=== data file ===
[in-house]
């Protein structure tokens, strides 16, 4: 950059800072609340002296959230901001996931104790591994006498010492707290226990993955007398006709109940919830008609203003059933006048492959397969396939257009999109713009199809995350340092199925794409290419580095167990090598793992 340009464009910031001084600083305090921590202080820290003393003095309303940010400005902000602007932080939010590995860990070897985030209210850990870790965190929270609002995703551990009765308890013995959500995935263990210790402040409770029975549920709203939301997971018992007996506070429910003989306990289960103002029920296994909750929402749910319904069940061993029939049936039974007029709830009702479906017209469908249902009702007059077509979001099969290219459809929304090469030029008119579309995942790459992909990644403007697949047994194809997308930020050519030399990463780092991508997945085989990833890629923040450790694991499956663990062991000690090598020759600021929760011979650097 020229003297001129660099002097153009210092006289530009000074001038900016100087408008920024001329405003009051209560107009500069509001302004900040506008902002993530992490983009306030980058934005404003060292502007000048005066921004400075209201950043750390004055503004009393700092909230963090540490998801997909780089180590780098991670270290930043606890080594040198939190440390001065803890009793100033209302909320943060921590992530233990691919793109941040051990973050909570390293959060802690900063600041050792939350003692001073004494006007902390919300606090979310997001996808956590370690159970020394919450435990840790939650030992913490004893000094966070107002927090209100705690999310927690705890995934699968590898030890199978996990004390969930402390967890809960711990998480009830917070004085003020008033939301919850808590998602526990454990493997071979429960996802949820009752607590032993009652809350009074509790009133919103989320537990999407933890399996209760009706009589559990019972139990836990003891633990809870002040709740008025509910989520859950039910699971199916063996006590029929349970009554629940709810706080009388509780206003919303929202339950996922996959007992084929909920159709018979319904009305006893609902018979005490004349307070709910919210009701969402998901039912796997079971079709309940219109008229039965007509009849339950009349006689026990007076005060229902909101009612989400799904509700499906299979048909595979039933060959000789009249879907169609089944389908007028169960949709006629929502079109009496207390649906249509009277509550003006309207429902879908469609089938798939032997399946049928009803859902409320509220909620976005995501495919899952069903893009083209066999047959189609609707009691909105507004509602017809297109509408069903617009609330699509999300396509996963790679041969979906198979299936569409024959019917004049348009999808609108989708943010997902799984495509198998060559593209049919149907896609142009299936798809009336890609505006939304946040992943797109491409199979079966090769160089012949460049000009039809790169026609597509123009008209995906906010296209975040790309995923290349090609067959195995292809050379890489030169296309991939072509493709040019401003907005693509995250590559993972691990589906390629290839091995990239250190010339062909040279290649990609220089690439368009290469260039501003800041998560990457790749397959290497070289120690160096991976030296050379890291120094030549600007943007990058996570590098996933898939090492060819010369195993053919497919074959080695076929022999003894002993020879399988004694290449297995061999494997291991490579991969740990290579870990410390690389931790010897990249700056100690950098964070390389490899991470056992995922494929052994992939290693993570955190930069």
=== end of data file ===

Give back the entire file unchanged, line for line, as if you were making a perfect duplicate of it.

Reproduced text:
[in-house]
């Protein structure tokens, strides 16, 4: 950059800072609340002296959230901001996931104790591994006498010492707290226990993955007398006709109940919830008609203003059933006048492959397969396939257009999109713009199809995350340092199925794409290419580095167990090598793992 340009464009910031001084600083305090921590202080820290003393003095309303940010400005902000602007932080939010590995860990070897985030209210850990870790965190929270609002995703551990009765308890013995959500995935263990210790402040409770029975549920709203939301997971018992007996506070429910003989306990289960103002029920296994909750929402749910319904069940061993029939049936039974007029709830009702479906017209469908249902009702007059077509979001099969290219459809929304090469030029008119579309995942790459992909990644403007697949047994194809997308930020050519030399990463780092991508997945085989990833890629923040450790694991499956663990062991000690090598020759600021929760011979650097 020229003297001129660099002097153009210092006289530009000074001038900016100087408008920024001329405003009051209560107009500069509001302004900040506008902002993530992490983009306030980058934005404003060292502007000048005066921004400075209201950043750390004055503004009393700092909230963090540490998801997909780089180590780098991670270290930043606890080594040198939190440390001065803890009793100033209302909320943060921590992530233990691919793109941040051990973050909570390293959060802690900063600041050792939350003692001073004494006007902390919300606090979310997001996808956590370690159970020394919450435990840790939650030992913490004893000094966070107002927090209100705690999310927690705890995934699968590898030890199978996990004390969930402390967890809960711990998480009830917070004085003020008033939301919850808590998602526990454990493997071979429960996802949820009752607590032993009652809350009074509790009133919103989320537990999407933890399996209760009706009589559990019972139990836990003891633990809870002040709740008025509910989520859950039910699971199916063996006590029929349970009554629940709810706080009388509780206003919303929202339950996922996959007992084929909920159709018979319904009305006893609902018979005490004349307070709910919210009701969402998901039912796997079971079709309940219109008229039965007509009849339950009349006689026990007076005060229902909101009612989400799904509700499906299979048909595979039933060959000789009249879907169609089944389908007028169960949709006629929502079109009496207390649906249509009277509550003006309207429902879908469609089938798939032997399946049928009803859902409320509220909620976005995501495919899952069903893009083209066999047959189609609707009691909105507004509602017809297109509408069903617009609330699509999300396509996963790679041969979906198979299936569409024959019917004049348009999808609108989708943010997902799984495509198998060559593209049919149907896609142009299936798809009336890609505006939304946040992943797109491409199979079966090769160089012949460049000009039809790169026609597509123009008209995906906010296209975040790309995923290349090609067959195995292809050379890489030169296309991939072509493709040019401003907005693509995250590559993972691990589906390629290839091995990239250190010339062909040279290649990609220089690439368009290469260039501003800041998560990457790749397959290497070289120690160096991976030296050379890291120094030549600007943007990058996570590098996933898939090492060819010369195993053919497919074959080695076929022999003894002993020879399988004694290449297995061999494997291991490579991969740990290579870990410390690389931790010897990249700056100690950098964070390389490899991470056992995922494929052994992939290693993570955190930069």